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Montreal mayor extends bar hours for summer trial, takes jab at Toronto nightlife

MONTREAL - Montreal's mayor is putting his city's renowned nightlife to the test — and taking a shot at rival Toronto in the process.

Denis Coderre says he will allow bars on two downtown streets this summer to serve alcohol until 5:30 a.m., two and a half hours later than liquor laws currently allow.

Busy stretches of Crescent and Saint-Denis Streets will be part of the trial.

"The fact that we're having that pilot project, at least we'll know," Coderre said.

"It doesn't mean that it will be in every borough. It means that downtown you might have the capacity to do it."

The trial will run from June 12 to July 5, during weekends only.

The populist mayor used Friday's announcement to lob a playful jab at Toronto, saying that a metropolis "should be fun."

Last call in Canada's largest city is 2 a.m.

"There is a nightlife in Montreal. The only reason there is one in Toronto is because there's a half a million Montrealers who have moved there," Coderre told reporters.

Coderre's comments prompted a good natured retort from former Ontario premier Bob Rae.

"Denis Coderre says we have no nightlife in Toronto. Arlene and I are going to bed now. We've had our cocoa. What does Denis know?" Rae tweeted Saturday.

Coderre said his city's traditional 3 a.m. cut off for alcohol sales causes problems because too many people head out into the streets at the same time, especially during the party-filled summer months.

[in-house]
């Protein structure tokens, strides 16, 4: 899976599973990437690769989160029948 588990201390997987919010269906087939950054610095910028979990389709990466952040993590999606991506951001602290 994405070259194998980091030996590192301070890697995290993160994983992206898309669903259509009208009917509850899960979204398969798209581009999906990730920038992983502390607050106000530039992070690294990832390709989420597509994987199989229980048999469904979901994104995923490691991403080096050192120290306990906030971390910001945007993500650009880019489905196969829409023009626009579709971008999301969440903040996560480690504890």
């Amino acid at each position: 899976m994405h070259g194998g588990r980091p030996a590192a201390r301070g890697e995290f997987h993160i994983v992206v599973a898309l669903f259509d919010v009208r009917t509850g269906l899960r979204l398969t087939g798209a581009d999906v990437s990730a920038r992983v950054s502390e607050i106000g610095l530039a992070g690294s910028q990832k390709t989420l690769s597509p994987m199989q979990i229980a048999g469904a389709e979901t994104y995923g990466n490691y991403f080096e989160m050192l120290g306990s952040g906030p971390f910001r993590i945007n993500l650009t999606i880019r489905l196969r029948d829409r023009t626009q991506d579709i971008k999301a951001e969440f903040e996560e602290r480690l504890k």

Montreal's police chief is on board with the project, he added.

Coderre said the city will evaluate the economic and social impact of the extended hours before deciding whether to make the change permanent.

Not everyone is happy with the trial.

The head of an association of Quebec bar owners is upset with the move, but only because he'd like all downtown bars to be able to stay open until dawn.

Peter Sergakis, who owns a number of downtown bars and restaurants, said he's received dozens of complains from fellow bar owners.

He said it's unacceptable that a small number of bars will reap the benefits of the extended hours, while hundreds of others will close their doors at 3 a.m.

"What will the other bars do? All the patrons will go to the bars that will be open late."

- with files from Louis Cloutier


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